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Nashville pension fund leads U.S. in risky investments

Posted on 07 April 2018 (0)

pensionsNashville’s public pension system invested city workers’ retirement funds in the nation’s largest share of risky, high-priced investments among its peers. After eight years, the aggressive strategy shows promise, but it’s not clear if it’s worth the risk to retirees, or the millions paid to Wall Street managers.

Since the 2008 financial crisis, Nashville’s pension managers have been shifting taxpayer money into junk bonds, hedge funds, troubled mortgages, private equity funds and other alternatives to conservative stocks and bonds. If successful, these “alternative investments” can earn greater profits, but they also demand high fees and carry the risk of heavy losses.

Nashville’s investments have shown mixed results. After taking out fees, the city’s fund grew by 4.7 percent a year since 2008, on average, while the Standard & Poors 500 gained 6.6 percent.

Pension systems across the country, looking to improve their balance sheets, have moved into this once-rarefied realm of Wall Street financiers. But Nashville stands out for its large share of so-called alternatives.

The city has placed 57 percent of its $2.8 billion fund into alternative investments, including real estate. Among its peers, Nashville had the highest share in fiscal year 2015, according a Tennessean analysis of National Association of State Retirement Administrators data for funds with $1 billion to $5 billion in assets. The national average among all public funds, by contrast, is 17 percent.

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This is an ongoing series into Nashville’s pension fund. Here are two other stories:

How much does Wall Street make from Nashville’s pension fund? Nobody knows.

Nashville pension fund paying Wall Street 40% more than previously disclosed

Which Nashville neighborhoods are doubling up after demolition?

Posted on 06 April 2018 (0)
Wade Payne / For The Tennessean

Wade Payne / For The Tennessean

From his office above a Whole Foods store in upscale Green Hills, John Brittle Jr. and his team of agents target the next affordable Nashville neighborhood for redevelopment.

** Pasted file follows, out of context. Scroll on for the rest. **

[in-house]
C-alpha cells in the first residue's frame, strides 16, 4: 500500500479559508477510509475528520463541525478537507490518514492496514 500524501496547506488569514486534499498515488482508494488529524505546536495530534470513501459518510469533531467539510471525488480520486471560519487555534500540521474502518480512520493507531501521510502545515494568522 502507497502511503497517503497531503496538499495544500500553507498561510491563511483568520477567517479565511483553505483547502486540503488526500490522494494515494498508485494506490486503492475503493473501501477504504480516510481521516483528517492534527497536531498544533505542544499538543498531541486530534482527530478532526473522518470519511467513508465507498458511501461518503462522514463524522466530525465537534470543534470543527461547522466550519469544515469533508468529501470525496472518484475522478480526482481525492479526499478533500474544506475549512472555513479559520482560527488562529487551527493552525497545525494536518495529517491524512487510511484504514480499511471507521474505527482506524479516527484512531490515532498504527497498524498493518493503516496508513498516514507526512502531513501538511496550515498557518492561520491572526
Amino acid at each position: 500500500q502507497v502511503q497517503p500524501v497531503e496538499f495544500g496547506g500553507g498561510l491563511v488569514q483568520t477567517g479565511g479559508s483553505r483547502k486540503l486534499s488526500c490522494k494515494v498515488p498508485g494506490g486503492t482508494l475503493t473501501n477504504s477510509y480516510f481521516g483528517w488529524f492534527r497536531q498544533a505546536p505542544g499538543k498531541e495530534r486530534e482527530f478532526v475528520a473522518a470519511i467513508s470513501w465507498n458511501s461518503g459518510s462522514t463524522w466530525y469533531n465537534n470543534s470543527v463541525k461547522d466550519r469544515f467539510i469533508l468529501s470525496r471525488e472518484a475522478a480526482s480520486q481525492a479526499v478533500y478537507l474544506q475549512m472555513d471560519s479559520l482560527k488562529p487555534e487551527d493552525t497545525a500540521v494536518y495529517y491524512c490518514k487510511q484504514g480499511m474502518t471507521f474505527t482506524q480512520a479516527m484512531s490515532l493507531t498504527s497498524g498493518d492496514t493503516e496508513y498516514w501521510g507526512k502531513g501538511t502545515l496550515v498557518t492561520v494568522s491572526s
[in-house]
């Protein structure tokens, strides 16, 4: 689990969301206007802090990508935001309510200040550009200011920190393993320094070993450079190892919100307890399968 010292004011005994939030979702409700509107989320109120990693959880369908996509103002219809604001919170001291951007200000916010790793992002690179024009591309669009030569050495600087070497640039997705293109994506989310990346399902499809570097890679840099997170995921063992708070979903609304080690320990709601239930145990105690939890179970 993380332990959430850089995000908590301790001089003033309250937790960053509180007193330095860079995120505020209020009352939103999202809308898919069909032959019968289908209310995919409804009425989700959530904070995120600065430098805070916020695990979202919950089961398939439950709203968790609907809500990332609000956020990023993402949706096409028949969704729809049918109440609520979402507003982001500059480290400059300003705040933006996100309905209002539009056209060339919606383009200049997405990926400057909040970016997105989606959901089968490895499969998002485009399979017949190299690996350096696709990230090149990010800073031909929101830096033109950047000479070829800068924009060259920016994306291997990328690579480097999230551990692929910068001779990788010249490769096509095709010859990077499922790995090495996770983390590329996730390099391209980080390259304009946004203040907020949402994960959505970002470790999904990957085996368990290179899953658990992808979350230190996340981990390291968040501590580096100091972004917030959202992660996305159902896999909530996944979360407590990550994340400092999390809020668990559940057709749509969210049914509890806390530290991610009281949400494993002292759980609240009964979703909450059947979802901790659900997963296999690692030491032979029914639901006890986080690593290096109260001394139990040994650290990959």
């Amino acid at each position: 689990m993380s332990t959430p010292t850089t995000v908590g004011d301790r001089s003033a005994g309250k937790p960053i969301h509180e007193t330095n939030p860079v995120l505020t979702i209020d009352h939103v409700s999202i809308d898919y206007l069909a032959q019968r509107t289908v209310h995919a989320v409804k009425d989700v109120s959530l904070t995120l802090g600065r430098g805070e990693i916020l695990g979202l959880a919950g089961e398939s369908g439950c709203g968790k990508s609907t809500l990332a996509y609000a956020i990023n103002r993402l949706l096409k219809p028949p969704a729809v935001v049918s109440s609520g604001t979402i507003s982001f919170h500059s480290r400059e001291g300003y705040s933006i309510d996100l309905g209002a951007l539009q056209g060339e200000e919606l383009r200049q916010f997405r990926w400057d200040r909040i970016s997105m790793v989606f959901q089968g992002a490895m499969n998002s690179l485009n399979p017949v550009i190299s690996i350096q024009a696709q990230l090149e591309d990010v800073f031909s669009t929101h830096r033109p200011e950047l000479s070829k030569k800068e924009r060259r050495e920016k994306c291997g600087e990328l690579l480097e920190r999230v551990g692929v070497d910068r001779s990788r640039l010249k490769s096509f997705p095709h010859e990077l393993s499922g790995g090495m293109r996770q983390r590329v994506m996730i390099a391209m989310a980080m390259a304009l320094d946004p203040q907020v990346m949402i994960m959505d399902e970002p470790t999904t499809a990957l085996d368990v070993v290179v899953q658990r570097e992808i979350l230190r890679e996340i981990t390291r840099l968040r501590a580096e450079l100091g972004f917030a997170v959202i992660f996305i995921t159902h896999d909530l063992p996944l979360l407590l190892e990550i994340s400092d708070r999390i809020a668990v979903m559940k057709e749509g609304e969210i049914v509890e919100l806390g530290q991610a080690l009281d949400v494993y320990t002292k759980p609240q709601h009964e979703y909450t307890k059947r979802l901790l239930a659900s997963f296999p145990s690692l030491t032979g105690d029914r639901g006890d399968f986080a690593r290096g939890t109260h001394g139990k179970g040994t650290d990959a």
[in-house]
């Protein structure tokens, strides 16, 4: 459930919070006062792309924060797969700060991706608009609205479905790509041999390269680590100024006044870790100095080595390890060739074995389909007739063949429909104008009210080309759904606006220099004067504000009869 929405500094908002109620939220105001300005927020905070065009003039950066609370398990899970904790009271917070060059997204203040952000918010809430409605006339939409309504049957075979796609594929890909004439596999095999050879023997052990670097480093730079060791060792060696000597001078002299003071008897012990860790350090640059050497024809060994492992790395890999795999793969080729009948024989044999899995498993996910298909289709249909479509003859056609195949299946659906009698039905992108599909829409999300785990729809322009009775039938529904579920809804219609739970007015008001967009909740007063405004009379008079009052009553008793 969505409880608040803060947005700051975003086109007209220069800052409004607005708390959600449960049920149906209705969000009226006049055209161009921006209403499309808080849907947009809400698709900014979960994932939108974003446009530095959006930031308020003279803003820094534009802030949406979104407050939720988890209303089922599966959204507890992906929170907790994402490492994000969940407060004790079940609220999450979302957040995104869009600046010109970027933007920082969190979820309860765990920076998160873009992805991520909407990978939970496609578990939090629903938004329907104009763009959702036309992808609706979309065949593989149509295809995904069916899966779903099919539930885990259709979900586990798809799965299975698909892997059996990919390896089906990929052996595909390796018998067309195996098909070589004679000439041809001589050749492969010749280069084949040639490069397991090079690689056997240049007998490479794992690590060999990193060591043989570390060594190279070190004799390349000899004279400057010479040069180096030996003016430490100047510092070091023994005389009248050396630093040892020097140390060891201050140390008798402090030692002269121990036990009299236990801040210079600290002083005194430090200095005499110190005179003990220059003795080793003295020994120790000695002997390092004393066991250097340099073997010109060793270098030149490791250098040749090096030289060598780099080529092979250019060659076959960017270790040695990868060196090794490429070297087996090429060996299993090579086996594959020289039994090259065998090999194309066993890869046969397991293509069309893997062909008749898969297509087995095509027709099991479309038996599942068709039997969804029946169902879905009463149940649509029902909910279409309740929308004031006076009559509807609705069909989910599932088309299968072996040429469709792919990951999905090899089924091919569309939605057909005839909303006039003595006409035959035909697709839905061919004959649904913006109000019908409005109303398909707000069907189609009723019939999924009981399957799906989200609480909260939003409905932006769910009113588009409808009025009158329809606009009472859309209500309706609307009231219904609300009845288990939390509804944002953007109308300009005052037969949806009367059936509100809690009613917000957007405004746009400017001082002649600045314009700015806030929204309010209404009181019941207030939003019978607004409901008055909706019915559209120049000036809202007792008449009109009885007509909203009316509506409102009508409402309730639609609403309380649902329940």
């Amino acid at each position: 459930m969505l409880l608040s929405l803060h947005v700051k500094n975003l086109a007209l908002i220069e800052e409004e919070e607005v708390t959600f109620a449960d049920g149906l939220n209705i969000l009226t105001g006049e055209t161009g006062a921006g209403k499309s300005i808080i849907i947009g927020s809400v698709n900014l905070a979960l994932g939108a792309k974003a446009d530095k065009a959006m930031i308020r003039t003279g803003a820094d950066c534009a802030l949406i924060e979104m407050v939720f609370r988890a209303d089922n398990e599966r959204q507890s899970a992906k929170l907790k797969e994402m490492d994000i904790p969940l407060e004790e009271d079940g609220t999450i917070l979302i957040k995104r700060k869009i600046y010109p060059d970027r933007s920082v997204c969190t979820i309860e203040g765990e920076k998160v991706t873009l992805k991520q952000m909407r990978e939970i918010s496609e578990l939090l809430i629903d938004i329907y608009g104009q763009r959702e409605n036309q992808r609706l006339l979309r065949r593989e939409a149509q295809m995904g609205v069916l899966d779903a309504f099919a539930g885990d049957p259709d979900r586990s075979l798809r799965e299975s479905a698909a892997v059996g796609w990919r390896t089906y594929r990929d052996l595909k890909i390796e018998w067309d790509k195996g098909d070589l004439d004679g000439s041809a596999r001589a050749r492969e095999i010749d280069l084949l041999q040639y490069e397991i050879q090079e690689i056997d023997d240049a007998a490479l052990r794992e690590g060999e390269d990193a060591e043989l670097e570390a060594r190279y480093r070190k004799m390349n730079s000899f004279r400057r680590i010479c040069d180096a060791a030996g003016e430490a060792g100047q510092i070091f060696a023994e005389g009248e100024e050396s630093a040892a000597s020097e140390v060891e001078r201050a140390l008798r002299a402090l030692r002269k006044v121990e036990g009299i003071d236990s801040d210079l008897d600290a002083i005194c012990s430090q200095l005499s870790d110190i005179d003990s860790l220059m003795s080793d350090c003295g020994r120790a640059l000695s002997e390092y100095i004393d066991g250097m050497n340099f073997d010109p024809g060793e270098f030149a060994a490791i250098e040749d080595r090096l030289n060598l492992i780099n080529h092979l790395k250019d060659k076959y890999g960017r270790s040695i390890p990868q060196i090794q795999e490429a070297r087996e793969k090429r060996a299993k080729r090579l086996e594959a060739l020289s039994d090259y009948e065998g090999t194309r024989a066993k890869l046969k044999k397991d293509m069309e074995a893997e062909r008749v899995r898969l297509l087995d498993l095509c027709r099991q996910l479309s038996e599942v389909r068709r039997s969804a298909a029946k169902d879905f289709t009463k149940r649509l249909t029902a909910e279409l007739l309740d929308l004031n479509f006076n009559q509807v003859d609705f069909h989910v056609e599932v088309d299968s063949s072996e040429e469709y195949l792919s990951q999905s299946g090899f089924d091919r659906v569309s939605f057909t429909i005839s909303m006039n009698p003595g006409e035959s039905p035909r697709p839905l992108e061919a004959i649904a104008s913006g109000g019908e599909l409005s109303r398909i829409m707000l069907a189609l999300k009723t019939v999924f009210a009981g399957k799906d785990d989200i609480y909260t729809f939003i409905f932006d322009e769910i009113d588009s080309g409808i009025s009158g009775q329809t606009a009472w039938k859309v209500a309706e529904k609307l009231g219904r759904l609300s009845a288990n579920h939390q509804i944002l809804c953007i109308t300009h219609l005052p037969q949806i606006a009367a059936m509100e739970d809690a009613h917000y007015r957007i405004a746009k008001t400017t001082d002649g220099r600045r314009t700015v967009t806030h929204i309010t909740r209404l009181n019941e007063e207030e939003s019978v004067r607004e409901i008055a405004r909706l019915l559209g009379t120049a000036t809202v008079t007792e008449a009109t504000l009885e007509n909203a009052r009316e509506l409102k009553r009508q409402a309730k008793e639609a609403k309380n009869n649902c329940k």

Brittle, a broker with Parks Realty, is called the “Infill King.” His developer clients rely on him to spot bargain older homes, which they tear down and replace with bigger, more expensive properties.

“For 30 years, real estate agents have been talking about the TSU and Fisk areas,” Brittle said, referring to the neighborhoods surrounding Tennessee State University and Fisk University, two of Nashville’s historically black institutions. “We’re going to see some beautiful stuff there.”

Investors and builders have transformed entire neighborhoods in recent years as Nashville’s appetite for homes soared. Countywide, nearly half of all properties with single structures demolished and new construction approved had two or more residential buildings planned for the lot, according to a Tennessean analysis of Metro Nashville permit data.

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The Cost of Jobs: What do taxpayers get for Tennessee business subsidies?

Posted on 06 April 2018 (0)

amazonClarksville, a military hub north of Nashville with 150,000 residents, has awarded multimillion-dollar property tax breaks to large corporations, including Google, without publicly disclosing the value of the subsidies or tracking hiring at those companies.

“It’s a verbal check,” said Mike Evans, executive director of the Clarksville-Montgomery County Industrial Development Board. “Do we have a piece of paper or a form filled out? We don’t. But it’s a system.”

More than $2.5 billion in subsidies such as grants, tax breaks and tax credits are given to businesses in the state each year, according to an analysis by the W.E. Upjohn Institute for Employment Research.

An investigation by the largest four media organizations in Tennessee — The Tennessean, The Commercial Appeal, Knoxville News Sentinel and (Chattanooga) Times Free Press — found statewide that many officials and agencies do not track or disclose the number of jobs created by subsidy deals.

That lack of accountability means taxpayers and leaders can’t effectively decide whether individual subsidy deals are a good investment or if the money would be better spent on education, infrastructure or another jobs program.

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Pension board takes $450 million risk

Posted on 31 March 2014 (0)

orangecountyOrange County Register

In the past year, the Orange County Public Employees Retirement System board has agreed to loan $450 million to companies in the U.S., Europe and the Asia-Pacific region, mostly little-known companies with poor credit ratings that need cash.

Officials are hoping the loans, made through investment managers, will supercharge earnings. But they acknowledge some of the investments are risky and each loan’s principal could be lost.

Retirement boards across the U.S. are exploring more exotic investments – well beyond stocks and bonds – to keep pace with promised pension benefits and large unfunded liabilities. Experts vary on the wisdom of chasing high-return investments, but most agree they should be limited in a public pension fund.

OCERS has invested more and sooner in direct lending than most other large public pension funds. Direct lending accounts for slightly more than 4 percent of the assets in the $10.9 billion OCERS fund.